The Isle Royale wolves, like so many vulnerable species in the hot grip of changing climate, have been unable to adapt to a warming planet, and specifically to the warming waters of Lake Superior. The rarity of an ice crossing from the mainland has prevented new wolves from replenishing an isolated gene pool, dropped their numbers from 50 in the 1990s down to one in 2017 before the relocation project began. Out of balance, they struggle for survival in a land that bears the fingerprints of capitalism, conquest, warming temperatures, and neglect. In so many ways, they are the artists of the natural world, and in the age of fake news and instant celebrity, the range of undisturbed space and resources needed to survive is vanishing like an arctic glacier or yesterday’s tweets.
Art, like love, doesn’t thrive in captivity, and an artist needs a natural habitat like any wild creature with enough room to roam, forage, hunt, hide, heal, dream, and howl. I think it’s no accident that during this government shutdown, one of the first things we lose is our parks, our places to just go and be, the kind of being which is a threat to the status quo. We go to the woods to be lost, and it is this lostness that can save. Nietzsche said “We are so fond of being out in nature because it has no opinion of us”; what a precious commodity indeed. Spinning in our loops of instant feedback and validation-hunting online, and with a president whose infantile need for praise threatens our very democracy, the non-virtual reality of wild places annihilates the ego with redemptive indifference. No such thing as fake news in a lightning storm; no authority to consult regarding its urgency. The silent void of a star-filled sky doesn’t register your opinion, and no Instagram photo can improve it. A river is not just a river; it is a counterpoint to narcissism, and you can’t step in the same one even once. Going and staying in wild places unscrambles our shell-shocked nervous systems with effortless grace. We sit very still in some quiet place until the natural world begins to re-take its shape around us. In wilderness we face the world alone with a humble lack of defense; you begin to see precisely what is the work of your life, what places need your attention. A grizzly bear generally needs 1,000 miles of range to roam; why not our imaginations? Like the Isle Royale wolves, we go looking for connection, but the world we’ve created makes it harder and harder to find. We’re like mountain lions chasing laser pointers, but we belong at large.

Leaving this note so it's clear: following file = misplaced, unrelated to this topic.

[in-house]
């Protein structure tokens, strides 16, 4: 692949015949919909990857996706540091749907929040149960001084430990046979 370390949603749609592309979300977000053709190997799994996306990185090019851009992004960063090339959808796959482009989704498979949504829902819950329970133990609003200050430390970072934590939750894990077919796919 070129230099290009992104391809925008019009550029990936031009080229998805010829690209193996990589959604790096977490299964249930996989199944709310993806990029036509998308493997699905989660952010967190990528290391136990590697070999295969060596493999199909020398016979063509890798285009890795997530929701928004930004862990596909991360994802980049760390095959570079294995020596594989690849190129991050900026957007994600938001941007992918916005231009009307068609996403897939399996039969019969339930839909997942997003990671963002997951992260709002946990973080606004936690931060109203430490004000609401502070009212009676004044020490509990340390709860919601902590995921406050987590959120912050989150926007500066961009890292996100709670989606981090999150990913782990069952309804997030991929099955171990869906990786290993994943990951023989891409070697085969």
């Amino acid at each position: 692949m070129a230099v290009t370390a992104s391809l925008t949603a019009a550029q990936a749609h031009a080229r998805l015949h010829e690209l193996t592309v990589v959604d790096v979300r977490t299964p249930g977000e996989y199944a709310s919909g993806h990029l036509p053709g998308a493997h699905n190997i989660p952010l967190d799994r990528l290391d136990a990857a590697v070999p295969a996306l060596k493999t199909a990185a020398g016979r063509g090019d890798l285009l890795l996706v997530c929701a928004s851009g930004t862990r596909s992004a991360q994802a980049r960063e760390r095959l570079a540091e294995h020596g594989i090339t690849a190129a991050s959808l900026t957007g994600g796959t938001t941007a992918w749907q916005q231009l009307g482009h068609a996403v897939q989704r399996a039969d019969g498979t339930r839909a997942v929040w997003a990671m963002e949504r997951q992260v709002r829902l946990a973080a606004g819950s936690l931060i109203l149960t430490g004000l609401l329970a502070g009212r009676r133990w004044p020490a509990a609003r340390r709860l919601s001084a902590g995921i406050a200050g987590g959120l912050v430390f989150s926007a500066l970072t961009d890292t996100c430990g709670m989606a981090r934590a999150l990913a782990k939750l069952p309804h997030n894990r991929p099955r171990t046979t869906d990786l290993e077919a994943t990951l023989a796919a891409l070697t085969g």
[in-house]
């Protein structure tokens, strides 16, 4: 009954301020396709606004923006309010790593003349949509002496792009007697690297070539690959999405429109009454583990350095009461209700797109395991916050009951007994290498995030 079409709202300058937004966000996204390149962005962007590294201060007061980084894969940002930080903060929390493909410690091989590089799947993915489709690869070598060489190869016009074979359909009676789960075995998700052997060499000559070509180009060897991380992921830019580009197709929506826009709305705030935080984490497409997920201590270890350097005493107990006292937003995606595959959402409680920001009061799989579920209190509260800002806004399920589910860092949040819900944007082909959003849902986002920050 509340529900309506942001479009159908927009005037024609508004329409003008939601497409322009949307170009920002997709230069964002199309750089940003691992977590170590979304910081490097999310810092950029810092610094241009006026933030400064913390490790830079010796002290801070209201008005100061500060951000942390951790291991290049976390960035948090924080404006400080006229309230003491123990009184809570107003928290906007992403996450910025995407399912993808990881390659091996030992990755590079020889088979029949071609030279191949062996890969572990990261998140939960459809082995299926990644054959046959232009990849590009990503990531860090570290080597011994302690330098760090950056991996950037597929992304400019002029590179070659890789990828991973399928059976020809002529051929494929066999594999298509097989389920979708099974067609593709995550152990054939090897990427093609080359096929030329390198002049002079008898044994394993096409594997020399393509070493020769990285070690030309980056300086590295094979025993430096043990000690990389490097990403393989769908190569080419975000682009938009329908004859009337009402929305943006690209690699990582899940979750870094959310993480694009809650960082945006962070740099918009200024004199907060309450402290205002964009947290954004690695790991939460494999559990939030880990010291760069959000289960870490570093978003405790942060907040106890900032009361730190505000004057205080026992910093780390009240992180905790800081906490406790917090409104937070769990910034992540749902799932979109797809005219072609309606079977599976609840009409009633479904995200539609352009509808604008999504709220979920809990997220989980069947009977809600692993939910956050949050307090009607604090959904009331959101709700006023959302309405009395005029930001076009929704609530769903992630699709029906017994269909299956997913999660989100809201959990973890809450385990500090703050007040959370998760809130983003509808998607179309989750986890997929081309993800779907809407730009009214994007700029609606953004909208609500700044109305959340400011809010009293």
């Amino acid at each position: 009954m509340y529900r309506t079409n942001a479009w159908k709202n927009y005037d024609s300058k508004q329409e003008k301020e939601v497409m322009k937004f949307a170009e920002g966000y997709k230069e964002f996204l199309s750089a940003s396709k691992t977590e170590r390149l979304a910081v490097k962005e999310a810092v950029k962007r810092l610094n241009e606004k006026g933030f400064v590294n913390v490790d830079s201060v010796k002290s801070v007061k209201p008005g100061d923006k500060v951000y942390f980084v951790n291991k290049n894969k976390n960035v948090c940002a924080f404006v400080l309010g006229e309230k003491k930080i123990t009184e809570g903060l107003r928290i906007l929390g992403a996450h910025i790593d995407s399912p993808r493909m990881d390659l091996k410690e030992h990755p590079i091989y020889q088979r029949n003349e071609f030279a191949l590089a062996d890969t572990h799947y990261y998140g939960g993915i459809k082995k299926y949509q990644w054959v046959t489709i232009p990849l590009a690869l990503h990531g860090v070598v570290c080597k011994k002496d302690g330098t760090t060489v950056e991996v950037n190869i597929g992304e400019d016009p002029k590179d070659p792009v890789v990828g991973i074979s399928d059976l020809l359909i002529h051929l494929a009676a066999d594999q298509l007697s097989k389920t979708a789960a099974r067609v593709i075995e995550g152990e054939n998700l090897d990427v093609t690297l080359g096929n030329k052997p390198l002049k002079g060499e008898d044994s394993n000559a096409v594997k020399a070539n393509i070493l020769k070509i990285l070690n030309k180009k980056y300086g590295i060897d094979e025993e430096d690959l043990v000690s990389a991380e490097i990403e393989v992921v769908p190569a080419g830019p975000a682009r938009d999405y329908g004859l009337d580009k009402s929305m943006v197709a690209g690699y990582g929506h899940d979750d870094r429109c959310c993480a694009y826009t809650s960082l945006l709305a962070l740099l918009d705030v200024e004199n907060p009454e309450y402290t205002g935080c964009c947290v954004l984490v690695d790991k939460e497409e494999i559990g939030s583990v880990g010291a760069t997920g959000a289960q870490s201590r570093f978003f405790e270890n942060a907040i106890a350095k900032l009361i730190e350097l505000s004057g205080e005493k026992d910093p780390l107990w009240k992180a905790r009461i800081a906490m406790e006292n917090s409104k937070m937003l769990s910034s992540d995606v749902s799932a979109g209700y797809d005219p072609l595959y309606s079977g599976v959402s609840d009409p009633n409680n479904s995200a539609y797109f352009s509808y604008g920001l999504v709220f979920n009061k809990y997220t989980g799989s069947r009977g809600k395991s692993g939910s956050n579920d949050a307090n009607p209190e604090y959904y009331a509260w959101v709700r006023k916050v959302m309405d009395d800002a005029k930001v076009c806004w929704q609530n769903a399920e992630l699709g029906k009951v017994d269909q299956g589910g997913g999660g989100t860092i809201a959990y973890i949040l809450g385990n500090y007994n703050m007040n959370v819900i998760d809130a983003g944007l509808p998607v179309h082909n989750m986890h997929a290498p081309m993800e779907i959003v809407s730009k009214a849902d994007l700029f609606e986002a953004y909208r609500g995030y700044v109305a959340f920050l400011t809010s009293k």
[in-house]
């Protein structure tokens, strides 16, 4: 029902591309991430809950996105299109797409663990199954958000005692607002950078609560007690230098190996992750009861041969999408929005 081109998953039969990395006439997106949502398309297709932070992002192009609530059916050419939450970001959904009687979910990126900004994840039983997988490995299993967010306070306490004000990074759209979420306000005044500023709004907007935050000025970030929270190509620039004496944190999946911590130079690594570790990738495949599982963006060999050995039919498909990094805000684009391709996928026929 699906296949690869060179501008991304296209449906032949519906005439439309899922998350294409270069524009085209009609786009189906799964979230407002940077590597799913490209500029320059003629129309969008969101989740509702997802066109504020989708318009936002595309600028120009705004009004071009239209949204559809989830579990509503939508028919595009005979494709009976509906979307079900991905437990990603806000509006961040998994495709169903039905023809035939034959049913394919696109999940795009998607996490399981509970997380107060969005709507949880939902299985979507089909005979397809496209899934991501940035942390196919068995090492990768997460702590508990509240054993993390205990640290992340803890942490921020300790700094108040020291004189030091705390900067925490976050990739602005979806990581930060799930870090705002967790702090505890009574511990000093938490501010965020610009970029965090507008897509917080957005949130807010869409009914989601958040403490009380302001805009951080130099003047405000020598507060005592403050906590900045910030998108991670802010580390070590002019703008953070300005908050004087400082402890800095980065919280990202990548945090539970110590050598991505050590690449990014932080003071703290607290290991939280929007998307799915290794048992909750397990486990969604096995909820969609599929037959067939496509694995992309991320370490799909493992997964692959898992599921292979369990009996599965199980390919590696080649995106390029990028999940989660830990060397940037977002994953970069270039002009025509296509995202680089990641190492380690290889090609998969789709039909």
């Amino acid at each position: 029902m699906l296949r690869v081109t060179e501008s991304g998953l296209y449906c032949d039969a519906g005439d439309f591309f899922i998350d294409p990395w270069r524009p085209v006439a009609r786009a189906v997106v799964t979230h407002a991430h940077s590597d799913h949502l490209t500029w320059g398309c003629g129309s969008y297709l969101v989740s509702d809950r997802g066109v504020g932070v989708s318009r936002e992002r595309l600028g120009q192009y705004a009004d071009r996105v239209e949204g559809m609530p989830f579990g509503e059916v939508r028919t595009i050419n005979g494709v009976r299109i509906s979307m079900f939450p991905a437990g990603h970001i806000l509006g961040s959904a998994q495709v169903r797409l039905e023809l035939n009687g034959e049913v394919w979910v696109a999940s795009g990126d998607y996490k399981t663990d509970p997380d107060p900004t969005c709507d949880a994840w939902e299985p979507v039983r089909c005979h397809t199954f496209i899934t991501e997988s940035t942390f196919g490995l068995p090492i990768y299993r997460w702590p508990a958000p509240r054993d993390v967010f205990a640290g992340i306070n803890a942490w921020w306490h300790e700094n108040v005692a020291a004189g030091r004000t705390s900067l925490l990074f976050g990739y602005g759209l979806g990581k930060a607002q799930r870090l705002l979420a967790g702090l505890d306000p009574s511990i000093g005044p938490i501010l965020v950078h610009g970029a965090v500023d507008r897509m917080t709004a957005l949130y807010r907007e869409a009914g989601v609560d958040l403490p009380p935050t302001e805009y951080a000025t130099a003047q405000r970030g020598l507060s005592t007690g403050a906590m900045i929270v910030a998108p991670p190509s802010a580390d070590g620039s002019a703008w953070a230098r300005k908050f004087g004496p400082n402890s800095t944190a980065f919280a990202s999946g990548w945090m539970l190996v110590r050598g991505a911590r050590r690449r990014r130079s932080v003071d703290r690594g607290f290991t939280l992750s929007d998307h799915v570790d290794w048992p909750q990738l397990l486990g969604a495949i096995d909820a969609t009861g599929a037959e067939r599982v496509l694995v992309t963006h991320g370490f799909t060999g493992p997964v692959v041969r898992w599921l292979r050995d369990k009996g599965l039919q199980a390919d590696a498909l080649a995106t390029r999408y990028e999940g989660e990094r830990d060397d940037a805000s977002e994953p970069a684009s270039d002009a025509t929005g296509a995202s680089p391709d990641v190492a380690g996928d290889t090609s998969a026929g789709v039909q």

And so it goes, the enduring battle with what the late American Indian activist and poet John Trudell called “the industrial ruling-class” of this planet to preserve space, both physical and spiritual, for the people and creatures of Earth. We suffer not from a lack of information but a lack of perspective, so we go to the woods. We go to remember how to be lost, to fall in love with slow questions over fast answers. Every screen in your vicinity screams at you all day long that something is wrong with you and to make yourself more useful. The response of both wilderness and the true artist is “To whom, or what, exactly?”